Here is another piece by Arthur B. Davies called Elysian Fields. It is another oil painting on canvas. I included this piece because it is very similar to Without Pause: Enters, Touches, Passes. Not only are the figures' movements very graceful and similar, but the colors are as well. Davies loves to use a muted palette because it portrays a certain mood. I mainly wanted to include this picture because it represents more of a mysterious landscape, or background, which is seen often in Davies' work. It truly makes the viewer wonder why these figures are portrayed in such a moody and mystical way, and in this dreamlike and imaginary landscape.
Without Pause: Enters, Touches, Passes is an oil panting on canvas by Arthur B. Davies created in 1927. It is a continuous flow of nude women who are posing elegantly as if they are dancing. Their bodies depict the beauty of women perfectly, and they are nude because they are not covering themselves up in any way at all. It looks as if they are different women and not a single body. This is interesting because it gives off a multidimensional view of the exquisiteness of women. It features nudes with raised chests and contorted poses. The figures’ knees are bent and their feet are on their tiptoes. Their arms are in a circling motion and their hands seem to be gracefully flopping.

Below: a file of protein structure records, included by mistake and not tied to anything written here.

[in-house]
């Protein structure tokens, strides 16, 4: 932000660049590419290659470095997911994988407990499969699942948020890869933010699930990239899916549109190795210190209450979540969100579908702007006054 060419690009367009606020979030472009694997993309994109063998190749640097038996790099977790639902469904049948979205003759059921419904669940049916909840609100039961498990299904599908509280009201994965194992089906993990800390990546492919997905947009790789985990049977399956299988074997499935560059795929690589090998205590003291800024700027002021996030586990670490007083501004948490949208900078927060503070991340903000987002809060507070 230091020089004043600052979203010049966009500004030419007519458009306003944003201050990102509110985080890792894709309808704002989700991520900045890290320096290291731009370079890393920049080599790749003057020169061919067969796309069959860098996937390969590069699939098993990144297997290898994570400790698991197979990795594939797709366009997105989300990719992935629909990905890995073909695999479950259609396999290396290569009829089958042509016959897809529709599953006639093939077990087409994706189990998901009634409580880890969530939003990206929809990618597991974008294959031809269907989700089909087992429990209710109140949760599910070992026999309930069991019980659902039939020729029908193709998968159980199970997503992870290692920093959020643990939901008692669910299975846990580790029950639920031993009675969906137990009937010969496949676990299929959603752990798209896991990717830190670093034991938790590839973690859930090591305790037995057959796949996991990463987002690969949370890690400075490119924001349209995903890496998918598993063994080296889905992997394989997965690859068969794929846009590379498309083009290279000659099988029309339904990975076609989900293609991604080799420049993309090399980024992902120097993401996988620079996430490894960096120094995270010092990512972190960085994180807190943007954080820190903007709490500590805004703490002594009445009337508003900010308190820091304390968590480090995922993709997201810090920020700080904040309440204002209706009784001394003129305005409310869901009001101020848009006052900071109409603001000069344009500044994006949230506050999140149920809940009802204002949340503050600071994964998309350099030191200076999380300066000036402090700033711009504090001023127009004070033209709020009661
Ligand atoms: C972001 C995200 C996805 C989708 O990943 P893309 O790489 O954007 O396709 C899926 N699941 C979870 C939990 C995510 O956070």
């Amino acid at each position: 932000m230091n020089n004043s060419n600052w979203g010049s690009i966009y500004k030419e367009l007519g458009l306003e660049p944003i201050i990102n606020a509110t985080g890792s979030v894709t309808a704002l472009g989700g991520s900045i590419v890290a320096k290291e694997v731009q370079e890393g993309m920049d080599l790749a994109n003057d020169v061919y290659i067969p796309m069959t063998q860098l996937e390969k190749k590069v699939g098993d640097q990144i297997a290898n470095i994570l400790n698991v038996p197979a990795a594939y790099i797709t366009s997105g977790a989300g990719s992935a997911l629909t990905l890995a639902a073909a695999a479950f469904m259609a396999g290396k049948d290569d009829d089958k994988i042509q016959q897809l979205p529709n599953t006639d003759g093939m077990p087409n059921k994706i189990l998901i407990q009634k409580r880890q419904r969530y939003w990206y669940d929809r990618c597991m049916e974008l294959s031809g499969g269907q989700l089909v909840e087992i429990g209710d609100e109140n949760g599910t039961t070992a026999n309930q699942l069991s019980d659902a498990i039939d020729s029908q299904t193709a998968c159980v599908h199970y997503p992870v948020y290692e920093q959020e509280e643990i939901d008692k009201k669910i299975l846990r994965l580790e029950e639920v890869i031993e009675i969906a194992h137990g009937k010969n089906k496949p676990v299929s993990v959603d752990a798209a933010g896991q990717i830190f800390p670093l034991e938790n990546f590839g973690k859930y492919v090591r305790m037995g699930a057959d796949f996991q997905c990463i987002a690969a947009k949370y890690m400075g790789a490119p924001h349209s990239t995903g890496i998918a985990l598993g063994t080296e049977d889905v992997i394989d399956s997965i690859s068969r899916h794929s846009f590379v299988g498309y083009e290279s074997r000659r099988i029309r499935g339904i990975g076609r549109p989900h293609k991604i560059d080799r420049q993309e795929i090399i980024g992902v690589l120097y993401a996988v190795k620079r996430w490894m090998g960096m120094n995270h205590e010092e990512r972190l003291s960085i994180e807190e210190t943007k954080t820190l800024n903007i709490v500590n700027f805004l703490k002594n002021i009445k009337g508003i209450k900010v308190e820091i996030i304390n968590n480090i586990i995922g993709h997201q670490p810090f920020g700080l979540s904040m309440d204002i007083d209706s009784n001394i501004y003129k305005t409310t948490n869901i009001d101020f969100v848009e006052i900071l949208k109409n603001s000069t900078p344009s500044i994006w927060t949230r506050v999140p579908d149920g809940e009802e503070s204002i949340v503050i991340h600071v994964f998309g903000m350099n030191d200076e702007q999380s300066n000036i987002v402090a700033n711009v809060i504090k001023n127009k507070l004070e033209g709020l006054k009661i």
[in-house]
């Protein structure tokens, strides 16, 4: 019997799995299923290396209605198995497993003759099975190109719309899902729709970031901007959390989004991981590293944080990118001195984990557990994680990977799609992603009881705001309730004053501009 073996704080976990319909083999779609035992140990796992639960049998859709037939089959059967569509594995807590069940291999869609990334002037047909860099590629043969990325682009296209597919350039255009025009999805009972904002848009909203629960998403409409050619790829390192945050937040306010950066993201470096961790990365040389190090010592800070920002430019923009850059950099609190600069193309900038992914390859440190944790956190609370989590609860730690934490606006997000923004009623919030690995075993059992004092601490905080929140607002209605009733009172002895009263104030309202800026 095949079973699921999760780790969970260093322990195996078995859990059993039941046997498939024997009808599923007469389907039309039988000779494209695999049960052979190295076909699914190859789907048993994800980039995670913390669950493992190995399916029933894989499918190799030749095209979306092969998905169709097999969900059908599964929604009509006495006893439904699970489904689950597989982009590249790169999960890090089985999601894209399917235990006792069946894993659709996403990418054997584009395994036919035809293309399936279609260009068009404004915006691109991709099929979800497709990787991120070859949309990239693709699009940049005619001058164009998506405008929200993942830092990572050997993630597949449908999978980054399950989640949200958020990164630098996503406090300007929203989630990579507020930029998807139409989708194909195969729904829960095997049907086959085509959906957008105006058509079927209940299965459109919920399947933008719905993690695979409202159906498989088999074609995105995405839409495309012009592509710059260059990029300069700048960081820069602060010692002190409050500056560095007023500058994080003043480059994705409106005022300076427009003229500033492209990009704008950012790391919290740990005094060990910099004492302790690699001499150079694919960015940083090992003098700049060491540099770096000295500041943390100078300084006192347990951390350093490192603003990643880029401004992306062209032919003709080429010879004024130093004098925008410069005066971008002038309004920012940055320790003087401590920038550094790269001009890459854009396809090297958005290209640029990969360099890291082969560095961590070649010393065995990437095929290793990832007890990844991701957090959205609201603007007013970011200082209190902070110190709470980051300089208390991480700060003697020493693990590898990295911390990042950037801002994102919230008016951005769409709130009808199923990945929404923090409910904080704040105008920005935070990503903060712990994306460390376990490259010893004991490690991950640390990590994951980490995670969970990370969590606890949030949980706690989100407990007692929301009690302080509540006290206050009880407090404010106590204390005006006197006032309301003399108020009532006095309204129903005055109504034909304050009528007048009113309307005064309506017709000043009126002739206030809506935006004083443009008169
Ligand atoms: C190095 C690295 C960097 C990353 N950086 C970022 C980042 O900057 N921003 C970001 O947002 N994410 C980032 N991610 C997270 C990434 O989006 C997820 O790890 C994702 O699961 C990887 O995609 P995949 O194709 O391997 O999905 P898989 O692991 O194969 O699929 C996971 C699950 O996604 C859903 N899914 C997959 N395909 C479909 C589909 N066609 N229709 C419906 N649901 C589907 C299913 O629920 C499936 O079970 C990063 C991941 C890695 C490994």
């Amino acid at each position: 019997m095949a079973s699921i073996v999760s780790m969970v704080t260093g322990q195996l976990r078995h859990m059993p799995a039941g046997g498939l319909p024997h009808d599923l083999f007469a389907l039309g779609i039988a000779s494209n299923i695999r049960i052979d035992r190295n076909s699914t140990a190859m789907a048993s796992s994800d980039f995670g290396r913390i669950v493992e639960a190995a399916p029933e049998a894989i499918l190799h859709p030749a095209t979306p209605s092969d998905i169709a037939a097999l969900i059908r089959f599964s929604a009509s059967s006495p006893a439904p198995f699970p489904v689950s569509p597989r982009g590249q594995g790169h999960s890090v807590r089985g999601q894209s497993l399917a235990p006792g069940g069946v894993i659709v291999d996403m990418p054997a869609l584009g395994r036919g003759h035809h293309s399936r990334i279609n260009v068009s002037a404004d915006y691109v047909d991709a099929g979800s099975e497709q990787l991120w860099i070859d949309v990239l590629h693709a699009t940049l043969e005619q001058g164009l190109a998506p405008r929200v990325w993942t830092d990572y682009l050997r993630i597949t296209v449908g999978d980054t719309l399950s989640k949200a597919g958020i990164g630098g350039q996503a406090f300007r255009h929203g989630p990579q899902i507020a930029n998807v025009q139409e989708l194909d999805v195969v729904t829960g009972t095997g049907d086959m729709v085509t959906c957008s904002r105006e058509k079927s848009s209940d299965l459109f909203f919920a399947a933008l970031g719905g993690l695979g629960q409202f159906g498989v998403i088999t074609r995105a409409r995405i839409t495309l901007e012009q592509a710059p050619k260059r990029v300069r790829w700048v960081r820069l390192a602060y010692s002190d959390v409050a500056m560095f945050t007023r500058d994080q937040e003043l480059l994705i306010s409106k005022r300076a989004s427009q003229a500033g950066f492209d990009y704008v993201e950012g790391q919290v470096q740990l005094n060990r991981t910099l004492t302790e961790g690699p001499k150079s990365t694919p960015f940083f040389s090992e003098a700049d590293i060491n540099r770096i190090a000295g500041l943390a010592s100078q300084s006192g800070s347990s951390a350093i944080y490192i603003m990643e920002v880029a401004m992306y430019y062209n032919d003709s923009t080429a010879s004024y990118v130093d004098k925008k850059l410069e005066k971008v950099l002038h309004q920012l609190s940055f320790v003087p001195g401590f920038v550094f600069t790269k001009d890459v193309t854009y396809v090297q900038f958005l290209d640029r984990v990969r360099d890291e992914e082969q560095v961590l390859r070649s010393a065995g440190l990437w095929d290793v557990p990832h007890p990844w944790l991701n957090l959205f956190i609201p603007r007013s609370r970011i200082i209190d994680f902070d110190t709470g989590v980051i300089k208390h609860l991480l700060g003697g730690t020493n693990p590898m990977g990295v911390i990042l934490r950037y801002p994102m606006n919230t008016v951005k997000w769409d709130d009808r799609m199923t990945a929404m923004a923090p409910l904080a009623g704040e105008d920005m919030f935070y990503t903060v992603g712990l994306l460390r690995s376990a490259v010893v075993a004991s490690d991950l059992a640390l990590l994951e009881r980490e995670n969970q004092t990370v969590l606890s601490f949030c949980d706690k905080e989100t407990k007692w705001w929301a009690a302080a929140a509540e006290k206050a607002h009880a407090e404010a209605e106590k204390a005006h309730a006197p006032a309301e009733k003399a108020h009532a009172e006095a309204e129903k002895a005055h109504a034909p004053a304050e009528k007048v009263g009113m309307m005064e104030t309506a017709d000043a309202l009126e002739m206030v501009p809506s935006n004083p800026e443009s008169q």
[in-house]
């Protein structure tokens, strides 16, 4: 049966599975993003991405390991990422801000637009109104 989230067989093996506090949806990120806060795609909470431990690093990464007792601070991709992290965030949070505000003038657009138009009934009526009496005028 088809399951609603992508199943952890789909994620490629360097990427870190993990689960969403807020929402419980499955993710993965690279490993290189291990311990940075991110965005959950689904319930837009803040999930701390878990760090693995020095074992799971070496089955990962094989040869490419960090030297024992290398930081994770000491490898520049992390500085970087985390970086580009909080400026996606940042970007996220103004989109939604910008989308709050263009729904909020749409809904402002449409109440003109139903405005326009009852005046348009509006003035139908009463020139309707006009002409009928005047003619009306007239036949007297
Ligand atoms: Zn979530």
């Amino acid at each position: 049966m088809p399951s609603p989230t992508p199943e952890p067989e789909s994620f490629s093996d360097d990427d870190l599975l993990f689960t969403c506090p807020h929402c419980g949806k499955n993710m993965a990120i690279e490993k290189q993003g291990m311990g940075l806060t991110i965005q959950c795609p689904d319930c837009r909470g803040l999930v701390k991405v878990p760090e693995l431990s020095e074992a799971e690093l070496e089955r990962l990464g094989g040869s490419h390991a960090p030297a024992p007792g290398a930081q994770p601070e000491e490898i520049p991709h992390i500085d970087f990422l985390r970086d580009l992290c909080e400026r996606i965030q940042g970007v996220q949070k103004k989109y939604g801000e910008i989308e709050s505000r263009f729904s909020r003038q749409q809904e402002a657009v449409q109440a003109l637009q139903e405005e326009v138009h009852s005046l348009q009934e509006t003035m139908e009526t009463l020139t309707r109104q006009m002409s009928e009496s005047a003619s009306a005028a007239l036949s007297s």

Davies has a big interest in music and the abstractedness that comes along with it. Similarly, one interesting thing about Davies’ style is that he had a huge theory of inhalation. His theory was that breathing was a true secret of how to represent life in action to static forms. In Without Pause: Enters, Touches, Passes, the landscape and the figures can be thought of as sharing a “breathing quality.” Breathing occurs in a repetitious manner, just like the bodies that Davies has painted. The bodies display a continuous composition of consistency with the same postures, gestures, and emotionally detached facial expressions. Breathing and repetitions are synonymous with the beat of music as well. This creates an interesting correlation between the three. It makes the bodies seem to flow gracefully as if they are dancing to the beat of a song or the flow of one’s heartbeat. This elegant and fluid motion creates a theme of uplifting joy that possesses and radiates true, mystic exaltation.
Lastly, the landscape in this piece can be thought of as dreamlike. Not much of the landscape is shown in this piece, but it is very frequent in Davies’ work to have backgrounds that are mystical or otherworldly. The muted colors are key in giving off this illusory feeling, and the landscape forces the mood of the painting to change drastically. It makes viewers think that these figures are dancing gloomily. His great deal of passion for life gives him a style that creates a reaction between his figures and their surroundings.